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25 Now when Festus was come into the aprovince, bafter three days he cascended from dCaesarea to Jerusalem. 2 Then ethe high priest and fthe chief of the Jews eginformed him against Paul, and besought him, 3 And desired favour against him, that he would send for him to Jerusalem, hlaying wait in the way to kill him. 4 But Festus answered, that Paul should be kept at dCaesarea, and that he himself would depart shortly thither. 5 Let them therefore, said he, which among you are iable, go down with me, and accuse this man, if there be any wickedness in him. 6 And when he had tarried among them ||more than ten days, he kwent down unto dCaesarea; and the next day sitting on lthe judgment seat commanded Paul to be brought. 7 And when he was come, the Jews which kcame down from Jerusalem stood round about, and laid many and grievous complaints against Paul, mwhich they could not nprove. 8 While he oanswered for himself, pNeither against the law of the Jews, neither against the temple, nor yet against Caesar, have I offended any thing at all. 9 But Festus, qwilling to do the Jews a pleasure, answered Paul, and said, rWilt thou cgo up to Jerusalem, and there be judged of these things before me? 10 Then said Paul, I stand at Caesar’s ljudgment seat, where I ought to be judged: to the Jews have I done no wrong, as thou svery well knowest. 11 tFor if I be an offender, or have committed any thing worthy of death, I refuse not to die: but if there be none of these things whereof these accuse me, no man may udeliver me unto them. vI appeal unto Caesar. 12 Then Festus, when he had conferred with the council, answered, Hast thou vappealed unto Caesar? unto Caesar shalt thou go.
13 And after certain days king Agrippa and Bernice came unto dCaesarea to salute Festus. 14 And when they had been there many days, Festus wdeclared Paul’s cause unto the king, saying, xThere is a certain man left in bonds by Felix: 15 yAbout whom, when I was at Jerusalem, the chief priests and the elders of the Jews ginformed me, desiring to have judgment against him. 16 yTo whom I answered, It is not the manner of the Romans to udeliver any man to die, before that zhe which is accused have the accusers face to face, and have licence oto answer for himself concerning the crime laid against him. 17 Therefore, when they were come hither, without any delay yon the morrow I sat on lthe judgment seat, and commanded the man to be brought forth. 18 Against whom when the accusers stood up, they brought none aaccusation of such things as I supposed: 19 bBut had certain questions against him of their own csuperstition, and of one Jesus, which was dead, whom Paul affirmed to be alive. 20 And because ||I doubted of such manner of questions, I asked him dwhether he would go to Jerusalem, and there be judged of these matters. 21 But when Paul had vappealed to be reserved unto the ||hearing of Augustus, I commanded him to be kept till I might send him to Caesar. 22 Then eAgrippa said unto Festus, I would also hear the man myself. To morrow, said he, thou shalt hear him.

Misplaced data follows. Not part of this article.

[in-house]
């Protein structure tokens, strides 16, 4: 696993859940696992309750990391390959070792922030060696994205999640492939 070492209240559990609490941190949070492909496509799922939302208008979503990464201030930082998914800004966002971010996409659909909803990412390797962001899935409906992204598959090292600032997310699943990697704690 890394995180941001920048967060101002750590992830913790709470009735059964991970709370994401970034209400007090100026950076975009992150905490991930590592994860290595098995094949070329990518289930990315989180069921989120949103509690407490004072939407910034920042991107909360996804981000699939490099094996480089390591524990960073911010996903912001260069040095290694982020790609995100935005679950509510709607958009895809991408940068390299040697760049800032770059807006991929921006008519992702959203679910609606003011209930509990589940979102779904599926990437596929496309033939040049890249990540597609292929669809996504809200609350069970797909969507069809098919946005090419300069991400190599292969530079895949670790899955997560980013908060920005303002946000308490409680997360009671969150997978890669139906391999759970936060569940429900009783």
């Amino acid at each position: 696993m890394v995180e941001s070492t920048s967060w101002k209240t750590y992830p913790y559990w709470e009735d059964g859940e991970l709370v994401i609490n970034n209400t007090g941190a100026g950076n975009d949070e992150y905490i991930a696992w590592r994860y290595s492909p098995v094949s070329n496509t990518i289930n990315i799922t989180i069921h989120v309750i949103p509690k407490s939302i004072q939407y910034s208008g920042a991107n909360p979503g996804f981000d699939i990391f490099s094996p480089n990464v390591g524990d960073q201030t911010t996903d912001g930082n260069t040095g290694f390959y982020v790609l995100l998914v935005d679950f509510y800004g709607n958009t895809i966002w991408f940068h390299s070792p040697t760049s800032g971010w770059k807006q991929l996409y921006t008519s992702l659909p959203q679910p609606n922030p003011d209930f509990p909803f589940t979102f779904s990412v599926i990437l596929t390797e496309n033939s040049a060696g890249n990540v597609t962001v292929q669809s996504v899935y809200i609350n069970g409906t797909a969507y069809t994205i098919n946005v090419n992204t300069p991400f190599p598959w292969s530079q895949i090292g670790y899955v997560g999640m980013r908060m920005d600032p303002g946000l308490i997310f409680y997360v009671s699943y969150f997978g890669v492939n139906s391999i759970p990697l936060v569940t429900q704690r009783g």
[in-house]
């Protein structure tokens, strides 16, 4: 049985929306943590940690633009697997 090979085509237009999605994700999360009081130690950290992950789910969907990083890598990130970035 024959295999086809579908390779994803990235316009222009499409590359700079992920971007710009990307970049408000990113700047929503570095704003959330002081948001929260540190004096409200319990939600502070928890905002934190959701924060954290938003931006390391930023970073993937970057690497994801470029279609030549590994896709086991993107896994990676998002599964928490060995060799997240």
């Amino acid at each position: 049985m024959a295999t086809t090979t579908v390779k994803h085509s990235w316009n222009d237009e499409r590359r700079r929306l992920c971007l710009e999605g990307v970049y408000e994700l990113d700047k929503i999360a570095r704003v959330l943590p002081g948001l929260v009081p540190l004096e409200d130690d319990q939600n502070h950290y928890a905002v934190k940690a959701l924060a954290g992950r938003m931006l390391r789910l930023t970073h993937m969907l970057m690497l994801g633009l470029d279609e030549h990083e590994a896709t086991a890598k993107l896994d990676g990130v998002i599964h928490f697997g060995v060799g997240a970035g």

23 And on the morrow, when fAgrippa was come, and Bernice, with great pomp, and was entered into the place of hearing, with the gchief captains, and principal men of the city, at Festus’ commandment Paul was brought forth. 24 And Festus said, King Agrippa, and all men which are here present with us, ye see this man, about whom hall the multitude of the Jews have idealt with me, both at Jerusalem, and also here, crying that khe ought not to live any longer. 25 But when I found that lhe had committed nothing worthy of death, mand that he himself hath vappealed to Augustus, I have determined to send him. 26 Of whom I have no certain thing to write unto my lord. Wherefore I have brought him forth before you, and specially before thee, O king Agrippa, that, after examination had, I might have somewhat to write. 27 For it seemeth to me unreasonable to send a prisoner, and not withal to signify the acrimes laid against him.
About King James Version
This King James Version is based upon the Pure Cambridge Edition first published around 1900. It has been carefully typeset to remove any typographical errors and accurately reflects the original text.